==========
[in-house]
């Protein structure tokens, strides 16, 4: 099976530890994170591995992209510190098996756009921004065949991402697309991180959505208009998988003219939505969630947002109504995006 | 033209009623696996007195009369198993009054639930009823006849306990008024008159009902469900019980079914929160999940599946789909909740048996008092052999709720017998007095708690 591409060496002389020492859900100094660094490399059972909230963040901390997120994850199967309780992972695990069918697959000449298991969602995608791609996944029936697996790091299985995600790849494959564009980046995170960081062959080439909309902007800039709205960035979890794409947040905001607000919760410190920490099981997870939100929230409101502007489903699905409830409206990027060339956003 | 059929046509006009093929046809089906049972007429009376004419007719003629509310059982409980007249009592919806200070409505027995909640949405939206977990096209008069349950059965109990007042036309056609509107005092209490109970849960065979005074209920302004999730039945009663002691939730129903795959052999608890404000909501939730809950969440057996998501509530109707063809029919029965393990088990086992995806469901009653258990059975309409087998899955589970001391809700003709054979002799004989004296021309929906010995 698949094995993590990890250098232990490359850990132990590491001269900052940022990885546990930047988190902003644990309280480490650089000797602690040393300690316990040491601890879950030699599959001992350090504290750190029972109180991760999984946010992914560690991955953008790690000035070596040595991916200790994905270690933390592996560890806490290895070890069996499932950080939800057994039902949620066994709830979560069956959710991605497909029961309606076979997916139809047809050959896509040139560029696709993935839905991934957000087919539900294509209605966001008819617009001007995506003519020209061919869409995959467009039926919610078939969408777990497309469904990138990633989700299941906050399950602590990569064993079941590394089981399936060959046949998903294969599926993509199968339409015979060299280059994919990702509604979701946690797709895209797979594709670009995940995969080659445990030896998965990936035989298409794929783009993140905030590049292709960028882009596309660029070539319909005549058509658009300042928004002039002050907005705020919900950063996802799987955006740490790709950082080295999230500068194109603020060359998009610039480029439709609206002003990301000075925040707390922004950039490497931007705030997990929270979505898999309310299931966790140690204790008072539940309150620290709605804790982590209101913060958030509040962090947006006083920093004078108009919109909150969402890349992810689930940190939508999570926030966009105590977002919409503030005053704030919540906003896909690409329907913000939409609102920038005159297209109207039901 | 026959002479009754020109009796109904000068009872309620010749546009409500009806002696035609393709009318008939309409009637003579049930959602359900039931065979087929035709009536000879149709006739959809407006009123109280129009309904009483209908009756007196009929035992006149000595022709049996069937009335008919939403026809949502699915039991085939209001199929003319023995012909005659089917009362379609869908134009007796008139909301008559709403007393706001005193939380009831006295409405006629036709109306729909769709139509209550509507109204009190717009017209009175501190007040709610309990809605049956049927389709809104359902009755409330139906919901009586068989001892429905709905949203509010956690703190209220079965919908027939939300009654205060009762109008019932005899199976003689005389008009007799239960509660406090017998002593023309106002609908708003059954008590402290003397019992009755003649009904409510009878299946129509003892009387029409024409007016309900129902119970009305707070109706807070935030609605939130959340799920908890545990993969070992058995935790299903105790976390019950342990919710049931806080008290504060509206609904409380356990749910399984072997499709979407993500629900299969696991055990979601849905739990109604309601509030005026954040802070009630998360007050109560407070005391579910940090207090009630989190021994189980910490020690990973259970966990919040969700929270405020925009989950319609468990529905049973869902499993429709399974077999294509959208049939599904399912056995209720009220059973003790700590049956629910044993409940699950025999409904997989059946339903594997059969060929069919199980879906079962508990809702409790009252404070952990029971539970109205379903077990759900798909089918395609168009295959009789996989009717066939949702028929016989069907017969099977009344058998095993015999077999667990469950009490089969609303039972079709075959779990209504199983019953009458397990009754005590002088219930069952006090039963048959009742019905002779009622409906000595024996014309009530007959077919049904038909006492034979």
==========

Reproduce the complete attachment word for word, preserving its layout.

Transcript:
[in-house]
């Protein structure tokens, strides 16, 4: 099976530890994170591995992209510190098996756009921004065949991402697309991180959505208009998988003219939505969630947002109504995006 | 033209009623696996007195009369198993009054639930009823006849306990008024008159009902469900019980079914929160999940599946789909909740048996008092052999709720017998007095708690 591409060496002389020492859900100094660094490399059972909230963040901390997120994850199967309780992972695990069918697959000449298991969602995608791609996944029936697996790091299985995600790849494959564009980046995170960081062959080439909309902007800039709205960035979890794409947040905001607000919760410190920490099981997870939100929230409101502007489903699905409830409206990027060339956003 | 059929046509006009093929046809089906049972007429009376004419007719003629509310059982409980007249009592919806200070409505027995909640949405939206977990096209008069349950059965109990007042036309056609509107005092209490109970849960065979005074209920302004999730039945009663002691939730129903795959052999608890404000909501939730809950969440057996998501509530109707063809029919029965393990088990086992995806469901009653258990059975309409087998899955589970001391809700003709054979002799004989004296021309929906010995 698949094995993590990890250098232990490359850990132990590491001269900052940022990885546990930047988190902003644990309280480490650089000797602690040393300690316990040491601890879950030699599959001992350090504290750190029972109180991760999984946010992914560690991955953008790690000035070596040595991916200790994905270690933390592996560890806490290895070890069996499932950080939800057994039902949620066994709830979560069956959710991605497909029961309606076979997916139809047809050959896509040139560029696709993935839905991934957000087919539900294509209605966001008819617009001007995506003519020209061919869409995959467009039926919610078939969408777990497309469904990138990633989700299941906050399950602590990569064993079941590394089981399936060959046949998903294969599926993509199968339409015979060299280059994919990702509604979701946690797709895209797979594709670009995940995969080659445990030896998965990936035989298409794929783009993140905030590049292709960028882009596309660029070539319909005549058509658009300042928004002039002050907005705020919900950063996802799987955006740490790709950082080295999230500068194109603020060359998009610039480029439709609206002003990301000075925040707390922004950039490497931007705030997990929270979505898999309310299931966790140690204790008072539940309150620290709605804790982590209101913060958030509040962090947006006083920093004078108009919109909150969402890349992810689930940190939508999570926030966009105590977002919409503030005053704030919540906003896909690409329907913000939409609102920038005159297209109207039901 | 026959002479009754020109009796109904000068009872309620010749546009409500009806002696035609393709009318008939309409009637003579049930959602359900039931065979087929035709009536000879149709006739959809407006009123109280129009309904009483209908009756007196009929035992006149000595022709049996069937009335008919939403026809949502699915039991085939209001199929003319023995012909005659089917009362379609869908134009007796008139909301008559709403007393706001005193939380009831006295409405006629036709109306729909769709139509209550509507109204009190717009017209009175501190007040709610309990809605049956049927389709809104359902009755409330139906919901009586068989001892429905709905949203509010956690703190209220079965919908027939939300009654205060009762109008019932005899199976003689005389008009007799239960509660406090017998002593023309106002609908708003059954008590402290003397019992009755003649009904409510009878299946129509003892009387029409024409007016309900129902119970009305707070109706807070935030609605939130959340799920908890545990993969070992058995935790299903105790976390019950342990919710049931806080008290504060509206609904409380356990749910399984072997499709979407993500629900299969696991055990979601849905739990109604309601509030005026954040802070009630998360007050109560407070005391579910940090207090009630989190021994189980910490020690990973259970966990919040969700929270405020925009989950319609468990529905049973869902499993429709399974077999294509959208049939599904399912056995209720009220059973003790700590049956629910044993409940699950025999409904997989059946339903594997059969060929069919199980879906079962508990809702409790009252404070952990029971539970109205379903077990759900798909089918395609168009295959009789996989009717066939949702028929016989069907017969099977009344058998095993015999077999667990469950009490089969609303039972079709075959779990209504199983019953009458397990009754005590002088219930069952006090039963048959009742019905002779009622409906000595024996014309009530007959077919049904038909006492034979």